Direct stimulation of human T-cells by highly purified porcine islets in vitro
Introduction Severe tissue rejection is probably the biggest obstacle for clinical xenogeneic porcine islet transplantation. Since antibody-mediated hyperacute rejection is of minor importance to xenogeneic islet transplantation, we focussed on the T-cell mediated acute rejection. In an vitro system we analyzed xenogeneic T-cell activation by purified porcine pancreatic islets.
Materials and methods Human peripheral blood leukocytes (PBL) or human T-cells (purified by magnetic beads, >99% pure) were cocultured with irradiated, highly purified porcine pancreatic islets (Ricordi-method, >90% pure) or porcine PBL for 6 days. Cell proliferation was measured by incorporation of 3H-thymidin during the last day of culture. The amount of human PBL in the assay was adjusted to contain the same number of T-cells as the purified T-cells preparation (5 × 104). Pancreatic islets were titrated from 20 to 160 IEQ.
Results Stimulation of human T-cells by porcine pancreatic islets is about 10fold weaker than by porcine PBL, but still clearly above background (approx. 10-fold). The absolute strength of T-cell stimulation is dependent on the human donor and can vary significantly between donors. Preliminarily, we can distinguish "low responders" and "high responders" occurring with about the same probability (3 "low responder" of 7 tested). T-cells stimulation also varies depending on the donor pig, but not as clearly as with the human responders. Furthermore, we could not find any influence of the age of the donor pig on the T-cell stimulation. The response of purified T-cells accounted for 20% of the response of whole human PBL containing the same number of T-cells. Since the purified T-cells did not contain human antigen presenting cells (APCs) (<0.1% HLA-DR + cells), 20% of the T-cell stimulation was caused by direct antigen-presentation by porcine APCs in the pancreatic islets. Accordingly indirect antigen presentation is responsible for 80% of the response of human PBL containing APCs. Direct antigen presentation could be blocked by adding an anti-SLA II monoclonal antibody (MSA-3). Adding CTLA4-Ig blocked stimulation completely, indicating the T-cell specificity of the response (CTLA4-Ig blocks human and porcine B7).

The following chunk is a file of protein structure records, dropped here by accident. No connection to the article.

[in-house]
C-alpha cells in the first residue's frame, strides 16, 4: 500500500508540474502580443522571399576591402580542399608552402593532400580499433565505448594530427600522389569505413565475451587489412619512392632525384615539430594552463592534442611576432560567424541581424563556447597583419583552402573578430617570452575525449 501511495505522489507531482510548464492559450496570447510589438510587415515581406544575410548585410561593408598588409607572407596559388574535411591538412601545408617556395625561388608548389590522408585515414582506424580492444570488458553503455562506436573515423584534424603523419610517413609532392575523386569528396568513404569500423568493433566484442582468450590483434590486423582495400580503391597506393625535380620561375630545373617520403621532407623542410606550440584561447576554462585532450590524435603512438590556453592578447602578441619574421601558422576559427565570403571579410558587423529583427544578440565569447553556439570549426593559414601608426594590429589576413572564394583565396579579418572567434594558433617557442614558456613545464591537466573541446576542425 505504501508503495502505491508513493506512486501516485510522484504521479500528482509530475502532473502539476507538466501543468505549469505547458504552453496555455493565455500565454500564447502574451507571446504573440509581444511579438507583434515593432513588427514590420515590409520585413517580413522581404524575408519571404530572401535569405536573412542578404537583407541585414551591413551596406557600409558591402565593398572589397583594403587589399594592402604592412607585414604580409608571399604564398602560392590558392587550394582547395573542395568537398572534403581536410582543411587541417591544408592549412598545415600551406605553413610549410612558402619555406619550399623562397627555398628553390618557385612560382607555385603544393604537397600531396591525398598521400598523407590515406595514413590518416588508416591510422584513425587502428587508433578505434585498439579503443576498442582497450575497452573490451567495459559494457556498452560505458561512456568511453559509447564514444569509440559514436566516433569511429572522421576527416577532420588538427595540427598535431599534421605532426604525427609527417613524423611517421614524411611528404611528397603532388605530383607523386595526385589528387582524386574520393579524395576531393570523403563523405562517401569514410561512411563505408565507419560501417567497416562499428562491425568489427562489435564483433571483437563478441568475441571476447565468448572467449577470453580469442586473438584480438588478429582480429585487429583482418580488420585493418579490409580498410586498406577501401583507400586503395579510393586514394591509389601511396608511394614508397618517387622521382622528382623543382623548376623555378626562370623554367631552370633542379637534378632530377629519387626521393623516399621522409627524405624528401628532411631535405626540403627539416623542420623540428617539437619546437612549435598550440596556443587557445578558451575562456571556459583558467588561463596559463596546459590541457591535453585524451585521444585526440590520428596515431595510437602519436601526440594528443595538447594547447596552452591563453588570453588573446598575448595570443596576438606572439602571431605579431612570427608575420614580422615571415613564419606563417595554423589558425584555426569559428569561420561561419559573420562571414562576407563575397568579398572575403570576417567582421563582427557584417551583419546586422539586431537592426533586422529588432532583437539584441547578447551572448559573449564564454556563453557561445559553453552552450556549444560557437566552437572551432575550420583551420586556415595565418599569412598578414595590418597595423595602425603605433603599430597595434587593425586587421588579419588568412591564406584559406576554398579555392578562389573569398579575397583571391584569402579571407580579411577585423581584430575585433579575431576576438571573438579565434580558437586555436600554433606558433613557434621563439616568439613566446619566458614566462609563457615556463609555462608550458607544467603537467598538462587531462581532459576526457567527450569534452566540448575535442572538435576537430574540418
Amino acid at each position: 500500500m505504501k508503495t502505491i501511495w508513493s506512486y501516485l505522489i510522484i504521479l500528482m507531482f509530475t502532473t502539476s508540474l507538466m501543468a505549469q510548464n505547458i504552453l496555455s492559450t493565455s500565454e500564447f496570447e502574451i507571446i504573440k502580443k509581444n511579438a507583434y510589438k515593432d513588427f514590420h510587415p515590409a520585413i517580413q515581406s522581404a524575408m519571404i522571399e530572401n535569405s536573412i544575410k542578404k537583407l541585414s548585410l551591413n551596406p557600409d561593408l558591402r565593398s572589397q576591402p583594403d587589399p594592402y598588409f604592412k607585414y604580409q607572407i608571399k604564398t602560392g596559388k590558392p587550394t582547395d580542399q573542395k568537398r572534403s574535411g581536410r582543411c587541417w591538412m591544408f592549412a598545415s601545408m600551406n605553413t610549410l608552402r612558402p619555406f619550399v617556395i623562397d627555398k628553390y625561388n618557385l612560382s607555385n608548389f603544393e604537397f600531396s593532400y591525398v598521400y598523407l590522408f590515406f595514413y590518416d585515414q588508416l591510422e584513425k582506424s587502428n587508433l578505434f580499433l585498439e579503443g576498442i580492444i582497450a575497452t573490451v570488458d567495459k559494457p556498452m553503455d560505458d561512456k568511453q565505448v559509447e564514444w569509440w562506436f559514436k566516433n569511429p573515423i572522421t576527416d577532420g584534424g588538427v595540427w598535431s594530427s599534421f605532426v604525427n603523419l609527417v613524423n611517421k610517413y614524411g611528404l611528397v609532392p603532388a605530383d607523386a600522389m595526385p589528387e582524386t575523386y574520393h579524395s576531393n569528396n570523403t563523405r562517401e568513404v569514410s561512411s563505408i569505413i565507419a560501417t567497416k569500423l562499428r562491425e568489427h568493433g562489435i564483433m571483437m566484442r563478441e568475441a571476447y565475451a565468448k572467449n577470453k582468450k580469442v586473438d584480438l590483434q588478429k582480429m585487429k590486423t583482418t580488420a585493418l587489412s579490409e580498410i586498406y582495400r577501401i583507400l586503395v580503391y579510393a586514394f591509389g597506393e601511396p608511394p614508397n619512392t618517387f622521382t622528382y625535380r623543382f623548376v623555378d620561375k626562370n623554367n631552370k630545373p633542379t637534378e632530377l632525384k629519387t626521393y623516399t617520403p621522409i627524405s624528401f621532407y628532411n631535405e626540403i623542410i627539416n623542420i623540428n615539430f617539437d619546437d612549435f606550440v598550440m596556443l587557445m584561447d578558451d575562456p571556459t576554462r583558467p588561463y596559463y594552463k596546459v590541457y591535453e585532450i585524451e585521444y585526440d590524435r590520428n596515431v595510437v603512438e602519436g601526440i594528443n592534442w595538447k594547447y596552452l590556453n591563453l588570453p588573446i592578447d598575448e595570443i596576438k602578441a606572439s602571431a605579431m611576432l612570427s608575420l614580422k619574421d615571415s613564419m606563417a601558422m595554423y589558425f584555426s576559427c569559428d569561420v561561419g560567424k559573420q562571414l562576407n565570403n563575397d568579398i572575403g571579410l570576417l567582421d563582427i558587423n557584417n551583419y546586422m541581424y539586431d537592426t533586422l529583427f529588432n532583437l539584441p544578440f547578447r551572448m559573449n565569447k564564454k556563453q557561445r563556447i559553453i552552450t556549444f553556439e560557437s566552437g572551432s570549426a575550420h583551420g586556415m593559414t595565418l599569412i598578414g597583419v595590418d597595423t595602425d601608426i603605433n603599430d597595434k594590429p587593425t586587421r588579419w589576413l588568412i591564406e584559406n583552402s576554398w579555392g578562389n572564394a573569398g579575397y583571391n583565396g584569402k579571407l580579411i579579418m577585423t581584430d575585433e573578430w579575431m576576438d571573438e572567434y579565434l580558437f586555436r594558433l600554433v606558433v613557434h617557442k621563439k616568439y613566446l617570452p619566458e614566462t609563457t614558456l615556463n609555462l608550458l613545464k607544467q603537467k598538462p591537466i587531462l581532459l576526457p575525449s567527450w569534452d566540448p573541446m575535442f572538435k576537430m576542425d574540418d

Conclusions Although there are only very few APCs in purified porcine pancreatic islets, they are still sufficient to cause a detectable stimulation of human T-cells in an in vitro system. However, the main stimulus comes from human APCs presenting porcine antigens to human T-cells. Interestingly, the ability to respond to porcine antigens varies among different individuals, making "low responders" more suitable for a clinical islet xenotransplantation. Nevertheless, they would require clinically not desirable immunosuppression. To avoid direct as well as indirect T-cell stimulation in xenogeneic islet transplantation, encapsulation of the islets is probably the best way to go.